Public justification and the limits of state action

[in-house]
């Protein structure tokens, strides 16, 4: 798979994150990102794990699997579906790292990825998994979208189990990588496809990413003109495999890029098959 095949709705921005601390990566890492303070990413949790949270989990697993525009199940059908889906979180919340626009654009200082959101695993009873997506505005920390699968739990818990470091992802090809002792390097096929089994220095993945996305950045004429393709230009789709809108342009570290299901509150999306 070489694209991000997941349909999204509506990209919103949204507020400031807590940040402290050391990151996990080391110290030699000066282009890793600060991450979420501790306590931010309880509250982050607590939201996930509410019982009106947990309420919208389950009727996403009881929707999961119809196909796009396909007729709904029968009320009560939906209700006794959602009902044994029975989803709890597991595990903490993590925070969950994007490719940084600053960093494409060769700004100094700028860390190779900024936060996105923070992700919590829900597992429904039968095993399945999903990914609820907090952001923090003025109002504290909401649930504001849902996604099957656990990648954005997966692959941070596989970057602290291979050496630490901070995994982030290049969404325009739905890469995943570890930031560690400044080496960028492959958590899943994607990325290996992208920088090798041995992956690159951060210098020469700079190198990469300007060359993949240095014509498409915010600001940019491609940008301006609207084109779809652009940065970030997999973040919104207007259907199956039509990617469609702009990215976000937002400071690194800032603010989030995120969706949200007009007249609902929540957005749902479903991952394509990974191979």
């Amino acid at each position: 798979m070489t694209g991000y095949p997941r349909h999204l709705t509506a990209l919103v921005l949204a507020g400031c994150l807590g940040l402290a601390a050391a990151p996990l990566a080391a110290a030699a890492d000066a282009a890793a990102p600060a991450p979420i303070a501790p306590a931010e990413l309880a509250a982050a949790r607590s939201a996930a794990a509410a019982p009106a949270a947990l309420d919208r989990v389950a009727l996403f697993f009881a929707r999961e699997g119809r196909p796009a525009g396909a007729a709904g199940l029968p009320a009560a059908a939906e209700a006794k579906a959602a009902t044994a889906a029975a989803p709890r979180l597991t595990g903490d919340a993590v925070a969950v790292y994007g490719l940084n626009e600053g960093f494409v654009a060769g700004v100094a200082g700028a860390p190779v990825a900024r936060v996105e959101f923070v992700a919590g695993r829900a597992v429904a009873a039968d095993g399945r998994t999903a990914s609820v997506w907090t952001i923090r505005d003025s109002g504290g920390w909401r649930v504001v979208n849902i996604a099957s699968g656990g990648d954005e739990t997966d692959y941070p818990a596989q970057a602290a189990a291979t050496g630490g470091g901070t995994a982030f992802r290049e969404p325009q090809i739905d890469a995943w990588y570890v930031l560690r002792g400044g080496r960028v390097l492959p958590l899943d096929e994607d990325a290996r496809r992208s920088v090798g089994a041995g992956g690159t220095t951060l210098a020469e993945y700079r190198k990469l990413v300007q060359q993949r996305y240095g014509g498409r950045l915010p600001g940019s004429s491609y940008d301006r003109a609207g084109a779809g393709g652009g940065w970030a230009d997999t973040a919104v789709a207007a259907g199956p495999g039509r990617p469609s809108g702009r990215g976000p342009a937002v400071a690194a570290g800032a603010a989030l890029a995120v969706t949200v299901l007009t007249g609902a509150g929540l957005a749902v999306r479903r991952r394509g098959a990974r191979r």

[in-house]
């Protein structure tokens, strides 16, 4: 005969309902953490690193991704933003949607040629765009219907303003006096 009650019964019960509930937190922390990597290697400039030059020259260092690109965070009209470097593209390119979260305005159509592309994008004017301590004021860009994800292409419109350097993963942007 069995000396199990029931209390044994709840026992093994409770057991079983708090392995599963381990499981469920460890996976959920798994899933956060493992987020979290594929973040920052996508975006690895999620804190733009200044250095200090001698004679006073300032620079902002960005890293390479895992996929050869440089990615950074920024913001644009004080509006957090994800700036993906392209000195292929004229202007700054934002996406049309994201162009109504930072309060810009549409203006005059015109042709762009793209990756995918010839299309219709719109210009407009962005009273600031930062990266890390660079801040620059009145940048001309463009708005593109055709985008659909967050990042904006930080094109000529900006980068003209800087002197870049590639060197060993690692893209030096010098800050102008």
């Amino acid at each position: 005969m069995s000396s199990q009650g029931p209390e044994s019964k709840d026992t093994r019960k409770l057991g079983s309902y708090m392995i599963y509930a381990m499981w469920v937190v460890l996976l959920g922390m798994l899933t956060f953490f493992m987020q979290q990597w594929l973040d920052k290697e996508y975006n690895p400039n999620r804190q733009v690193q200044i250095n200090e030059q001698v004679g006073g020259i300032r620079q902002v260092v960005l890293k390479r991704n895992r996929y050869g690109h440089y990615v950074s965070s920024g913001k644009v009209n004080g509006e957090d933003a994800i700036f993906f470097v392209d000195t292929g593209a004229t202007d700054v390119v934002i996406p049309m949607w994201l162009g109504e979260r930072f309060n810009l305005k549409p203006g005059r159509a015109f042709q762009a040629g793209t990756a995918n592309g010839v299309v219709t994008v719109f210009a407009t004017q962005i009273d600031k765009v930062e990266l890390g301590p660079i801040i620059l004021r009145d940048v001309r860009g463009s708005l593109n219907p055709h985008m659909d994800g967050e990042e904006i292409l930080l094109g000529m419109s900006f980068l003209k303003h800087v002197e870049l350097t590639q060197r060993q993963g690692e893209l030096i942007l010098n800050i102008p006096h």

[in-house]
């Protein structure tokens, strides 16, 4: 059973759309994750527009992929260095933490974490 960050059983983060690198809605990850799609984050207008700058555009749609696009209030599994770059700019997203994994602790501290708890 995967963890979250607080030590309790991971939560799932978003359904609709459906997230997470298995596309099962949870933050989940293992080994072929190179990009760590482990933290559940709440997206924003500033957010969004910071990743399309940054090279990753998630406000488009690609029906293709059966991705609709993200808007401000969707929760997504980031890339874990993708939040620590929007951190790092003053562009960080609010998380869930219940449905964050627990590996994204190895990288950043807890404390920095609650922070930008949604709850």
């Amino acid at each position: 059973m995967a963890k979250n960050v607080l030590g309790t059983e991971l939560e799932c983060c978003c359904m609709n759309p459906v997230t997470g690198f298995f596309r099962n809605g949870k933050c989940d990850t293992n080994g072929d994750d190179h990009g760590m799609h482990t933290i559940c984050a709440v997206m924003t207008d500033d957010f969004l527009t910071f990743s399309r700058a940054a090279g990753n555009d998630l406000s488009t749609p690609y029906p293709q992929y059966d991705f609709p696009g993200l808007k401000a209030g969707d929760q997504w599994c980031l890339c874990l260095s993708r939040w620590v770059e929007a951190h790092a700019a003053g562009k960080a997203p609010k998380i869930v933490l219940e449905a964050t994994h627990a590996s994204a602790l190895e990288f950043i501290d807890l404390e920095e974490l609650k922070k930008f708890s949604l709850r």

One objection to the principle of public reason is that since there is room for reasonable disagreement about distributive justice as well as about human flourishing, the requirement of reasonable acceptability rules out redistribution as well as perfectionism. In response, some justificatory liberals have invoked the argument from higher-order unanimity, or nested inclusiveness. If it is not reasonable to reject having some system of property rights, and if redistribution is just the enforcement of a different set of property rights, redistribution is legitimate if chosen democratically. This article explores two problems with this response. First, there are different ways to describe the set of possible policies, and so different ways to specify the noncoercive default that obtains in the absence of conclusive justification. Second, if the coercive exercise of political power must be conclusively justified, policies that are more coercive ought to require conclusive justification as against policies that are less coercive. These problems about the baseline with respect to which we require public justification raise the question of how we measure coercion, and whether or in what sense there is a presumption against coercion. The article distinguishes and argues against three such presumptions.
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